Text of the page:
Apparition Poems: Apologia (two-part preface '13-'22)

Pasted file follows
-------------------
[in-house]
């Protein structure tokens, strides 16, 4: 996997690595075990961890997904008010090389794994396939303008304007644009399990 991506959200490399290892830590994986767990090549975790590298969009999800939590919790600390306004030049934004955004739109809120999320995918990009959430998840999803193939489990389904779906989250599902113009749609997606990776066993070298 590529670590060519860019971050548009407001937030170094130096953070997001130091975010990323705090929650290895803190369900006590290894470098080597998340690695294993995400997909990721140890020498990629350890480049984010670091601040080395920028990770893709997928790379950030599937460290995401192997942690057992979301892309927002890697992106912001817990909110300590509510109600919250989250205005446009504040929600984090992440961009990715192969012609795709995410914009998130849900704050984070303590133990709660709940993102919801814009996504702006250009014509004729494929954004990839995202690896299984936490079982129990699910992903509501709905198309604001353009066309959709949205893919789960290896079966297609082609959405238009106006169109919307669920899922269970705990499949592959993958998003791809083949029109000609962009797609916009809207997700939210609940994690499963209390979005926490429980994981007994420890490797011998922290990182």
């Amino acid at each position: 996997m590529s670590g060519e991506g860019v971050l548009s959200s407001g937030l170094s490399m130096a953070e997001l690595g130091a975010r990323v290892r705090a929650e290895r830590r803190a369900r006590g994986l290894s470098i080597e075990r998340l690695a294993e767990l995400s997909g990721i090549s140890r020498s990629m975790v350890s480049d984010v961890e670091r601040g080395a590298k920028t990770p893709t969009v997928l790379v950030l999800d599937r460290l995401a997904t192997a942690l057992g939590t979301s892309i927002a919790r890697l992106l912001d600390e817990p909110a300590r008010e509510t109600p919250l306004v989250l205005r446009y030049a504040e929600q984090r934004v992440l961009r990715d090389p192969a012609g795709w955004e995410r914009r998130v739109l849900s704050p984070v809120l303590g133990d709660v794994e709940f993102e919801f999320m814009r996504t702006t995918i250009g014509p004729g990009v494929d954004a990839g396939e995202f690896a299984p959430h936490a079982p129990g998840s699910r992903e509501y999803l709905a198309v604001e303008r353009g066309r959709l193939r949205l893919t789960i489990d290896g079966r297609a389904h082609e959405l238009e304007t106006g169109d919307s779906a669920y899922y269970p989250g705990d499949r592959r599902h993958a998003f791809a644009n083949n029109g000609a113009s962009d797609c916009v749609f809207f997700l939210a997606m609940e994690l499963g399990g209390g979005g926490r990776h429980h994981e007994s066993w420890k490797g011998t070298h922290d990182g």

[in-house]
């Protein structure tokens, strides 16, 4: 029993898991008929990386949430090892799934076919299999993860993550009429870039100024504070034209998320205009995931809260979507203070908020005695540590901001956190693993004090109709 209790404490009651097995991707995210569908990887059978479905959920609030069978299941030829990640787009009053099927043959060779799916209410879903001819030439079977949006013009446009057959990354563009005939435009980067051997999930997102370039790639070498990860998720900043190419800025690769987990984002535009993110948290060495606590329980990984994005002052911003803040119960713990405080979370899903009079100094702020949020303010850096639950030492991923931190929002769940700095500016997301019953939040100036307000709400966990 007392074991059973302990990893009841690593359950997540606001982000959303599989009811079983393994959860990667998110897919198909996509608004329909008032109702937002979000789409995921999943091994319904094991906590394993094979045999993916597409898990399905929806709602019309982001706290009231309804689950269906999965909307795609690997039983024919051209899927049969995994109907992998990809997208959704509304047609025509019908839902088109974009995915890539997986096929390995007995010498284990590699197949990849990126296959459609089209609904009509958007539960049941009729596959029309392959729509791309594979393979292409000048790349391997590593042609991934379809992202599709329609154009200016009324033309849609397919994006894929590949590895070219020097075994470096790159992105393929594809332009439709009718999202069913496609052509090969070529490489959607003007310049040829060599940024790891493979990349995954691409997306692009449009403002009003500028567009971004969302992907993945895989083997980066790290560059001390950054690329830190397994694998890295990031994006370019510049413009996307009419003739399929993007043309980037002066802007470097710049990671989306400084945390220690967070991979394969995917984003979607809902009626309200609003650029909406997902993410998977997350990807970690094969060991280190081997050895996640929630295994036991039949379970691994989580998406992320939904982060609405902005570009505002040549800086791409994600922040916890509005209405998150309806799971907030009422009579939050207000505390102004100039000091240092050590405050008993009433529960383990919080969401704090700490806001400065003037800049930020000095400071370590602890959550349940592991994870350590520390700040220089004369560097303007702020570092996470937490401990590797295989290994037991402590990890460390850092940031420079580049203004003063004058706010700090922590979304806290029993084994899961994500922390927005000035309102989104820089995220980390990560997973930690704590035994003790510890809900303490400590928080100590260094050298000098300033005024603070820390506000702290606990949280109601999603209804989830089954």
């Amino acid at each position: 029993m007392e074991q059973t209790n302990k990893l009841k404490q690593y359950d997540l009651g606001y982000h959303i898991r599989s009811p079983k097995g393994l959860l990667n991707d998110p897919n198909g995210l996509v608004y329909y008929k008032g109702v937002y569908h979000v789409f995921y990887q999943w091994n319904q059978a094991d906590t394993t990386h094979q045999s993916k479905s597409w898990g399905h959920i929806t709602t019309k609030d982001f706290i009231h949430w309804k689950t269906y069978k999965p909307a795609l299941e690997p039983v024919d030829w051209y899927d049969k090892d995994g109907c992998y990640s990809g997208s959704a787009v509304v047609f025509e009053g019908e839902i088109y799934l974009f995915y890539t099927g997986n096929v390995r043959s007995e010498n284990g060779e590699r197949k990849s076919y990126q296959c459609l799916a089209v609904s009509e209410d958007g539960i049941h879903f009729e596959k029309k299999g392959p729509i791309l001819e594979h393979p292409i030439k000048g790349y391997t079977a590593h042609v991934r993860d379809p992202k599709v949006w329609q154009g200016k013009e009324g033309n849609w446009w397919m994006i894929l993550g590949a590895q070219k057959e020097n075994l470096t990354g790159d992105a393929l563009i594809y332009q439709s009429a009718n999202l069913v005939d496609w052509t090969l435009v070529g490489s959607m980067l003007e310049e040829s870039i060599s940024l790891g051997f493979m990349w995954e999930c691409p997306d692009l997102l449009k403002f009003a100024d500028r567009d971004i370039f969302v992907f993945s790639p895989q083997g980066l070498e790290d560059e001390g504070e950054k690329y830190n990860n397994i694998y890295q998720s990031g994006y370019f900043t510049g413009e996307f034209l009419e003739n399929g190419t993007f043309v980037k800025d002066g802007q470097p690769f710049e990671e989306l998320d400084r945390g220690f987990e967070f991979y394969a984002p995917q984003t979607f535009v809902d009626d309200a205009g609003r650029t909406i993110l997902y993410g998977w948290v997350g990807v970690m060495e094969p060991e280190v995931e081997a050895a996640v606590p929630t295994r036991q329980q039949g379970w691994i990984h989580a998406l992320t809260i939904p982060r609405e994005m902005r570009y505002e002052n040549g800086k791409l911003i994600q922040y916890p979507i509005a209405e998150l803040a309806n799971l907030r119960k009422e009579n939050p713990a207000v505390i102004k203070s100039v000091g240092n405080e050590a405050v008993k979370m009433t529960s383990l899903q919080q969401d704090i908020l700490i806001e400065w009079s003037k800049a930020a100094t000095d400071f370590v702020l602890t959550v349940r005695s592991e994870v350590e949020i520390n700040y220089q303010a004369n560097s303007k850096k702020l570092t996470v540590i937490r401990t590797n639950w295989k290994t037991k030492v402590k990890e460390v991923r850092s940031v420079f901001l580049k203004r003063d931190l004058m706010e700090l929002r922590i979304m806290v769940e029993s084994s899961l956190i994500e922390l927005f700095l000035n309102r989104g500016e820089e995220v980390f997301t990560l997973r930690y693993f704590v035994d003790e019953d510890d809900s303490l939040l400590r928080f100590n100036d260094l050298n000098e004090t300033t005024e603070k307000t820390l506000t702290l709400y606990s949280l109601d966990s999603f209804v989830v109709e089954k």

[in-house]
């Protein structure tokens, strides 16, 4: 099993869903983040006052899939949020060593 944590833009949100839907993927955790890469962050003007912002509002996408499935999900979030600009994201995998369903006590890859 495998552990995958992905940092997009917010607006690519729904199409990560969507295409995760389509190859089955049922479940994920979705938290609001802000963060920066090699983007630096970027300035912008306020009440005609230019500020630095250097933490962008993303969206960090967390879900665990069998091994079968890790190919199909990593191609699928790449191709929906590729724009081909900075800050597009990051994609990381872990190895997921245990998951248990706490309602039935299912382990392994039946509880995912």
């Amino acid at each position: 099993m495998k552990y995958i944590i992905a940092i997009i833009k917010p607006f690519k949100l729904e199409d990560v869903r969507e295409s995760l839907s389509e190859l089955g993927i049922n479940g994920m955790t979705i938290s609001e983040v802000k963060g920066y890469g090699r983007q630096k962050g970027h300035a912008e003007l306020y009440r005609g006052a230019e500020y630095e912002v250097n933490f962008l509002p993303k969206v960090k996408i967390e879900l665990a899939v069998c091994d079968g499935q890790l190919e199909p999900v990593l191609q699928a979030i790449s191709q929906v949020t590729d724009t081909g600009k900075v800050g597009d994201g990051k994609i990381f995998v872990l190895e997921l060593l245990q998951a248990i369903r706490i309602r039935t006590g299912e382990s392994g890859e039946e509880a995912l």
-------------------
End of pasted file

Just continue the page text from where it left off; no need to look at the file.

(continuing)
Though no sustained narrative buoys it up, Apparition Poems is meant to be sprawling, and epic. An American epic, even one legitimate on world levels, could only be one made up of disparate, seemingly irreconcilable parts— such a state of affairs being America’s, too. The strains which chafe and collide in Apparition Poems are discrete— love poems, carnal poems, meta-poems, philosophical poems, etc. Forced to cohabitate, they make a clang and a roar together (or, as Whitman would have it, a “barbaric yawp”) which creates a permanent (for the duration of the epic) sense of dislocation, disorientation, and discomfort. This is enhanced by the nuances of individual poems, which are often shaped in the dialect of multiple meanings and insinuation. Almost every linguistic sign in Apparition Poems is bifurcated; either by the context of its relationship to other linguistic signs in the poems, or by its relationship to the epic whole of the book itself. If  Apparition Poems is an epic, it is an epic of language; the combative adventure of multiple meanings, shifting contexts and perspectives, and the ultimate despair of the incommensurability of artful utterance with practical life in an era of material and spiritual decline. It is significant that the poems are numbered rather than named; it emphasizes the fragmentary (or apparitional) nature of each, its place in a kind of mosaic, rather than a series of wholes welded together by chance or arbitrary willfulness (as is de rigueur for poetry texts).